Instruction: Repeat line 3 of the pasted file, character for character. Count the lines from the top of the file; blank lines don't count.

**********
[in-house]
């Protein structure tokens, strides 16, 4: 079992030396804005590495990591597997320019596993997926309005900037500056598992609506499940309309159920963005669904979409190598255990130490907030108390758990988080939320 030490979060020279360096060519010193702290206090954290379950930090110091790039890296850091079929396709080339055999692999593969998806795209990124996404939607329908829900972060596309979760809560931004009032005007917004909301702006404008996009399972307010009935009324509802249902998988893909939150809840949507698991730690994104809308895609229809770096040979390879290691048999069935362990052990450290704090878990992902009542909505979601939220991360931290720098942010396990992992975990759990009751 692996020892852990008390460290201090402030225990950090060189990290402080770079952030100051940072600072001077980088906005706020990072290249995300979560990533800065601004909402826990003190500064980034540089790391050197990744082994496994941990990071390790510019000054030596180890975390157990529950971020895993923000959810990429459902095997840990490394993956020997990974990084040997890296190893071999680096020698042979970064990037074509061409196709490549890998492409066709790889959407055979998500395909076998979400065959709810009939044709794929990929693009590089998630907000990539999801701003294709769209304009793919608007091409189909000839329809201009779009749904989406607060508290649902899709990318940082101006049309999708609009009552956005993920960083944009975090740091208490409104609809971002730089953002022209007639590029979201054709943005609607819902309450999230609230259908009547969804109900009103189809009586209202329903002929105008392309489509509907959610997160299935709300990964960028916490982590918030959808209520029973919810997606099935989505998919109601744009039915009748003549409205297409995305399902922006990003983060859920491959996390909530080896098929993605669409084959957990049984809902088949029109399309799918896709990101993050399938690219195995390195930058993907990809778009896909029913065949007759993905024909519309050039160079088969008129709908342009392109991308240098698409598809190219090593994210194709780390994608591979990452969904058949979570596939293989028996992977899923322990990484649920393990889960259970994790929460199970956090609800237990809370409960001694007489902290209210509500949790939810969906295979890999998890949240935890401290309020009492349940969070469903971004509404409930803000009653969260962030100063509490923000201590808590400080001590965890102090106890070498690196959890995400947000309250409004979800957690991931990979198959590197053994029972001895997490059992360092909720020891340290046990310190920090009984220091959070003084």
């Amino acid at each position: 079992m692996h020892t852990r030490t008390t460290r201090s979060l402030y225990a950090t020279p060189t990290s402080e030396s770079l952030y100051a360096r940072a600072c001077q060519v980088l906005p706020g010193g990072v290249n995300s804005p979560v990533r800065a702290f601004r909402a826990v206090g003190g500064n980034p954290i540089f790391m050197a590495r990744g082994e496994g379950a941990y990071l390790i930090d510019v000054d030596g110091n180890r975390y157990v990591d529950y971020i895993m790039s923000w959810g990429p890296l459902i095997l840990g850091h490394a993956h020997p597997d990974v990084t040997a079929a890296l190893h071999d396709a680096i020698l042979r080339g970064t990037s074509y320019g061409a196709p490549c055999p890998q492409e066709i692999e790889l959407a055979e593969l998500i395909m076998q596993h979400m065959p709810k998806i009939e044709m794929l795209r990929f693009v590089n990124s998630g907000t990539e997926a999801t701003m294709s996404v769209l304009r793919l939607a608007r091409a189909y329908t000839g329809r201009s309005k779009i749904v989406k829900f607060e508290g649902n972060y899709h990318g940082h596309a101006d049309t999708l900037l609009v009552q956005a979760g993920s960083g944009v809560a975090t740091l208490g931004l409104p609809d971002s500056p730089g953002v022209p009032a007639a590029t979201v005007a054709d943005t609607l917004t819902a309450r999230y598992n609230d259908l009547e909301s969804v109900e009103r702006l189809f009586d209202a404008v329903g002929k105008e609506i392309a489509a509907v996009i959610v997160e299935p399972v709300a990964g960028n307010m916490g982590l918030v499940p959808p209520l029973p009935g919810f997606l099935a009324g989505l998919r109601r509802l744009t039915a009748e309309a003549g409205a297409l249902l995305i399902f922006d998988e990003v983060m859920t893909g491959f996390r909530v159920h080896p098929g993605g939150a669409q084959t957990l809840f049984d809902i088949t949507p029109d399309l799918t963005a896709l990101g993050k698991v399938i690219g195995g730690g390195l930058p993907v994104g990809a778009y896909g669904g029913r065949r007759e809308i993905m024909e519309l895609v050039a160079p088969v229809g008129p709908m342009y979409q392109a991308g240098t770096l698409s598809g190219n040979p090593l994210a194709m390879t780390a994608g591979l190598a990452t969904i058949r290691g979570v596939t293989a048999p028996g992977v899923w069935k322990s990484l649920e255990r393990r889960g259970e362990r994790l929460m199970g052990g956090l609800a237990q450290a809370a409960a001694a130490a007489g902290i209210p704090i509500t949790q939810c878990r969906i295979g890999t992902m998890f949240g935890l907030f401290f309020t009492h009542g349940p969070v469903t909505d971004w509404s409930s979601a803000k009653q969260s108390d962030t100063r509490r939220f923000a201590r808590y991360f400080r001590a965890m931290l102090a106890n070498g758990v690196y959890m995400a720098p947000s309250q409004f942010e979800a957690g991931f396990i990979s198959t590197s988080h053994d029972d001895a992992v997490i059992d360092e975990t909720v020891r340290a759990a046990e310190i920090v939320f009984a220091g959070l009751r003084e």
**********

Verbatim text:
């Amino acid at each position: 079992m692996h020892t852990r030490t008390t460290r201090s979060l402030y225990a950090t020279p060189t990290s402080e030396s770079l952030y100051a360096r940072a600072c001077q060519v980088l906005p706020g010193g990072v290249n995300s804005p979560v990533r800065a702290f601004r909402a826990v206090g003190g500064n980034p954290i540089f790391m050197a590495r990744g082994e496994g379950a941990y990071l390790i930090d510019v000054d030596g110091n180890r975390y157990v990591d529950y971020i895993m790039s923000w959810g990429p890296l459902i095997l840990g850091h490394a993956h020997p597997d990974v990084t040997a079929a890296l190893h071999d396709a680096i020698l042979r080339g970064t990037s074509y320019g061409a196709p490549c055999p890998q492409e066709i692999e790889l959407a055979e593969l998500i395909m076998q596993h979400m065959p709810k998806i009939e044709m794929l795209r990929f693009v590089n990124s998630g907000t990539e997926a999801t701003m294709s996404v769209l304009r793919l939607a608007r091409a189909y329908t000839g329809r201009s309005k779009i749904v989406k829900f607060e508290g649902n972060y899709h990318g940082h596309a101006d049309t999708l900037l609009v009552q956005a979760g993920s960083g944009v809560a975090t740091l208490g931004l409104p609809d971002s500056p730089g953002v022209p009032a007639a590029t979201v005007a054709d943005t609607l917004t819902a309450r999230y598992n609230d259908l009547e909301s969804v109900e009103r702006l189809f009586d209202a404008v329903g002929k105008e609506i392309a489509a509907v996009i959610v997160e299935p399972v709300a990964g960028n307010m916490g982590l918030v499940p959808p209520l029973p009935g919810f997606l099935a009324g989505l998919r109601r509802l744009t039915a009748e309309a003549g409205a297409l249902l995305i399902f922006d998988e990003v983060m859920t893909g491959f996390r909530v159920h080896p098929g993605g939150a669409q084959t957990l809840f049984d809902i088949t949507p029109d399309l799918t963005a896709l990101g993050k698991v399938i690219g195995g730690g390195l930058p993907v994104g990809a778009y896909g669904g029913r065949r007759e809308i993905m024909e519309l895609v050039a160079p088969v229809g008129p709908m342009y979409q392109a991308g240098t770096l698409s598809g190219n040979p090593l994210a194709m390879t780390a994608g591979l190598a990452t969904i058949r290691g979570v596939t293989a048999p028996g992977v899923w069935k322990s990484l649920e255990r393990r889960g259970e362990r994790l929460m199970g052990g956090l609800a237990q450290a809370a409960a001694a130490a007489g902290i209210p704090i509500t949790q939810c878990r969906i295979g890999t992902m998890f949240g935890l907030f401290f309020t009492h009542g349940p969070v469903t909505d971004w509404s409930s979601a803000k009653q969260s108390d962030t100063r509490r939220f923000a201590r808590y991360f400080r001590a965890m931290l102090a106890n070498g758990v690196y959890m995400a720098p947000s309250q409004f942010e979800a957690g991931f396990i990979s198959t590197s988080h053994d029972d001895a992992v997490i059992d360092e975990t909720v020891r340290a759990a046990e310190i920090v939320f009984a220091g959070l009751r003084e």